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SU(3) Breaking in Axial Matrix Elements

Contributers: P. Ratcliffe and M. Savage.

To determine the strange quark axial matrix element, $\langle\overline{s}\gamma_\mu\gamma_5 s\rangle$, from deep-inelastic scattering the value of the matrix element of the ``T8'' current, $j_\mu^{A,8} = \overline{q}\gamma_\mu\gamma_5 T^8 q$, between nucleon states is required. This matrix element cannot be measured directly but in the limit of exact flavor SU(3) it can be related to axial matrix elements between baryons in the lowest lying octet of SU(3) (the N, $\Sigma$, $\Lambda$, and $\Xi$). To make a precise determination of $\langle\overline{s}\gamma_\mu\gamma_5 s\rangle$the SU(3) breaking in these matrix elements needs to be understood and quantified. Naive estimates for the size of SU(3) breaking indicate that $\langle\overline{s}\gamma_\mu\gamma_5 s\rangle$is consistent with zero (for example, [16]).

Constituent quark model approach to SU(3) breaking

Since the origin of SU(3) breaking lies in the strange quark mass, the pattern of SU(3) breaking in hyperon decays might be driven by the baryon mass hierarchy [17]. The effects of quark recoil in the decays, accounting for relativistic effects, are linked to the constituent quark masses and hadronic mass splittings. A similar approach uses perturbation theory to tie baryon wave-function renormalization to the mass splittings, parametrizing the effects on the axial form factors. Such models can successfully describe the decays of the baryon octet and result in only minor variations in the F and D structure constants. Such an analysis yields $g_1/f_1 \sim 1.15$ for $\Xi^0\to\Sigma^+e\bar\nu$.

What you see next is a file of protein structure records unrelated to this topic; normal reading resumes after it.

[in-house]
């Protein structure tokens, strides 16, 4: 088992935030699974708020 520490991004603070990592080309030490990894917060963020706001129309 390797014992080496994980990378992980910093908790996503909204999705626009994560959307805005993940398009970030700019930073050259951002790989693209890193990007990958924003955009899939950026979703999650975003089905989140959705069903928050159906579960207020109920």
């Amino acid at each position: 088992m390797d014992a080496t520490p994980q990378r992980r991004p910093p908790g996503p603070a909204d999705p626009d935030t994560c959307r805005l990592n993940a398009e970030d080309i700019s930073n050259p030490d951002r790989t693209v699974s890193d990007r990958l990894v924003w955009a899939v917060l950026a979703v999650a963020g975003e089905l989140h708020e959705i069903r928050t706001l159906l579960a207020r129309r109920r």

The large-Nc expansion

The large-Nc expansion provides a QCD based framework for a systematic calculation of corrections to both the hyperon and decuplet decays[18]. One of the significant advantages the large-Nc analysis has over other methods is that there is a well defined expansion parameter in the theory, 1/Nc. Where the baryon masses are measured with sufficient precision they obey relations that arise in the large-Nc limit. Precise measurements of other combinations of baryon masses are needed to provide a significant test of the large-Nc expansion[19].

The large-Nc limit links SU(3) breaking in the decuplet and octet baryon decays. Different fits to the measured decay rates yield Vus consistent with that extracted from Kl3 decays, but show an important variation in the values of F and D. The results indicate significant corrections to the vector form factors. This analysis gives $g_1 \sim 1.02-1.07$ for $\Xi^0\to\Sigma^+e\bar\nu$.

The KTeV measurement of $\Xi^0\to\Sigma^+e\bar\nu$ The KTeV experiment is able to cleanly study the decay $\Xi^0\to\Sigma^+e\bar\nu$, and has determined a branching fraction of $(2.49\pm0.19\pm0.25)\times10^{-4}$[20]. The 1999 run will reduce the errors by about a factor two. Angular asymmetries and the muon mode may also become accessible. KTeV will be able to substantially improve the $\Xi^0$ mass measurement, allowing mass relations predicted in the large-Nc expansion to be tested and hadronic models constrained.

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Next: Spin-dependent parton distributions of Up: Discussion Previous: Discussion

Martin Savage